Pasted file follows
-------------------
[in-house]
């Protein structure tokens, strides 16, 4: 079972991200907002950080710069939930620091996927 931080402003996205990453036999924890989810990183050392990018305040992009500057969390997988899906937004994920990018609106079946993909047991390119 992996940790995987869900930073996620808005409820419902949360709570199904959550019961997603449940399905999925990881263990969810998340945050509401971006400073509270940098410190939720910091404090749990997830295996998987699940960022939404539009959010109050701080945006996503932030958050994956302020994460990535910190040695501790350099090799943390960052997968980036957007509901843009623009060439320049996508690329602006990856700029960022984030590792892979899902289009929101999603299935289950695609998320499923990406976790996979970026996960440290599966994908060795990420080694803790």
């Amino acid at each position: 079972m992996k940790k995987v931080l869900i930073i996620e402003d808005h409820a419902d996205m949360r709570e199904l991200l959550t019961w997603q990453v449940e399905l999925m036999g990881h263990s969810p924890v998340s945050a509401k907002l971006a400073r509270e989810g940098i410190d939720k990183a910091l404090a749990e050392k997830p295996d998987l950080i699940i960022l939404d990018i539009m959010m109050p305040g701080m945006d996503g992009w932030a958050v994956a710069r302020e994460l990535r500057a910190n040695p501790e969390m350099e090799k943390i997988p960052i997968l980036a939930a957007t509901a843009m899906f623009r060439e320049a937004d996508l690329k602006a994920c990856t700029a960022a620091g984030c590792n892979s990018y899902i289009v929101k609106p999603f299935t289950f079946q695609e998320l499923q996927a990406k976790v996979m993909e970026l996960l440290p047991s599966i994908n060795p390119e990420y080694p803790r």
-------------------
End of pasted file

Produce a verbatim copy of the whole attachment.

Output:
[in-house]
């Protein structure tokens, strides 16, 4: 079972991200907002950080710069939930620091996927 931080402003996205990453036999924890989810990183050392990018305040992009500057969390997988899906937004994920990018609106079946993909047991390119 992996940790995987869900930073996620808005409820419902949360709570199904959550019961997603449940399905999925990881263990969810998340945050509401971006400073509270940098410190939720910091404090749990997830295996998987699940960022939404539009959010109050701080945006996503932030958050994956302020994460990535910190040695501790350099090799943390960052997968980036957007509901843009623009060439320049996508690329602006990856700029960022984030590792892979899902289009929101999603299935289950695609998320499923990406976790996979970026996960440290599966994908060795990420080694803790």
């Amino acid at each position: 079972m992996k940790k995987v931080l869900i930073i996620e402003d808005h409820a419902d996205m949360r709570e199904l991200l959550t019961w997603q990453v449940e399905l999925m036999g990881h263990s969810p924890v998340s945050a509401k907002l971006a400073r509270e989810g940098i410190d939720k990183a910091l404090a749990e050392k997830p295996d998987l950080i699940i960022l939404d990018i539009m959010m109050p305040g701080m945006d996503g992009w932030a958050v994956a710069r302020e994460l990535r500057a910190n040695p501790e969390m350099e090799k943390i997988p960052i997968l980036a939930a957007t509901a843009m899906f623009r060439e320049a937004d996508l690329k602006a994920c990856t700029a960022a620091g984030c590792n892979s990018y899902i289009v929101k609106p999603f299935t289950f079946q695609e998320l499923q996927a990406k976790v996979m993909e970026l996960l440290p047991s599966i994908n060795p390119e990420y080694p803790r």